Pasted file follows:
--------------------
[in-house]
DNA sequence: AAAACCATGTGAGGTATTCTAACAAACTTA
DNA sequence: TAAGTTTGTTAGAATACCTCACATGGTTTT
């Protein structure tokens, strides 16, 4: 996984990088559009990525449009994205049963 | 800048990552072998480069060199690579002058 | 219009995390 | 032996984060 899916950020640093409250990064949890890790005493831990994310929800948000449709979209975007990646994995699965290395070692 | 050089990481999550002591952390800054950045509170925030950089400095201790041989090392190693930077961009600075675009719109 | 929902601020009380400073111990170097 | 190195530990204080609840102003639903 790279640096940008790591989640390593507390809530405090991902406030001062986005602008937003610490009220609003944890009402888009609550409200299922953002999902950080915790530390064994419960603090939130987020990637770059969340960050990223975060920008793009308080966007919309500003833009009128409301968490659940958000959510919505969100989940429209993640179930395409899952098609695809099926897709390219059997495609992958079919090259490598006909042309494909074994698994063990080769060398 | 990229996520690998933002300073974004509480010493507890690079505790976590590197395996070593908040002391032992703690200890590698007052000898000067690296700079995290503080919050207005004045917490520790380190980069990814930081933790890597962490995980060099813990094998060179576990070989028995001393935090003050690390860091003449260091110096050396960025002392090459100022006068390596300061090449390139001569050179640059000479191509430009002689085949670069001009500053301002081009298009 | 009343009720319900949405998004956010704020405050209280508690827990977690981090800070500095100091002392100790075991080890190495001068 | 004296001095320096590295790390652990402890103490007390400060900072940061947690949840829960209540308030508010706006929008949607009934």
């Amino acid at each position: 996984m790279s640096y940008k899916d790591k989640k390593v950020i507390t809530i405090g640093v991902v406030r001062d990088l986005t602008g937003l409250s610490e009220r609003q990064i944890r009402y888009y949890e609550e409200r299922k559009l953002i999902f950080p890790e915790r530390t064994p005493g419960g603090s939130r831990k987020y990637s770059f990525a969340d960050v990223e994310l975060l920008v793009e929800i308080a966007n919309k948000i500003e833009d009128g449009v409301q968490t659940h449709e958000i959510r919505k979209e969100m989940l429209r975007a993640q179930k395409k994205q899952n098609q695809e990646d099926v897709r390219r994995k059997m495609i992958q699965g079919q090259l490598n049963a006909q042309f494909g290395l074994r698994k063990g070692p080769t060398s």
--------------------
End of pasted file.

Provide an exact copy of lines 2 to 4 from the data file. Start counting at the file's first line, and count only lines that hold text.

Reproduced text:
DNA sequence: AAAACCATGTGAGGTATTCTAACAAACTTA
DNA sequence: TAAGTTTGTTAGAATACCTCACATGGTTTT
């Protein structure tokens, strides 16, 4: 996984990088559009990525449009994205049963 | 800048990552072998480069060199690579002058 | 219009995390 | 032996984060 899916950020640093409250990064949890890790005493831990994310929800948000449709979209975007990646994995699965290395070692 | 050089990481999550002591952390800054950045509170925030950089400095201790041989090392190693930077961009600075675009719109 | 929902601020009380400073111990170097 | 190195530990204080609840102003639903 790279640096940008790591989640390593507390809530405090991902406030001062986005602008937003610490009220609003944890009402888009609550409200299922953002999902950080915790530390064994419960603090939130987020990637770059969340960050990223975060920008793009308080966007919309500003833009009128409301968490659940958000959510919505969100989940429209993640179930395409899952098609695809099926897709390219059997495609992958079919090259490598006909042309494909074994698994063990080769060398 | 990229996520690998933002300073974004509480010493507890690079505790976590590197395996070593908040002391032992703690200890590698007052000898000067690296700079995290503080919050207005004045917490520790380190980069990814930081933790890597962490995980060099813990094998060179576990070989028995001393935090003050690390860091003449260091110096050396960025002392090459100022006068390596300061090449390139001569050179640059000479191509430009002689085949670069001009500053301002081009298009 | 009343009720319900949405998004956010704020405050209280508690827990977690981090800070500095100091002392100790075991080890190495001068 | 004296001095320096590295790390652990402890103490007390400060900072940061947690949840829960209540308030508010706006929008949607009934």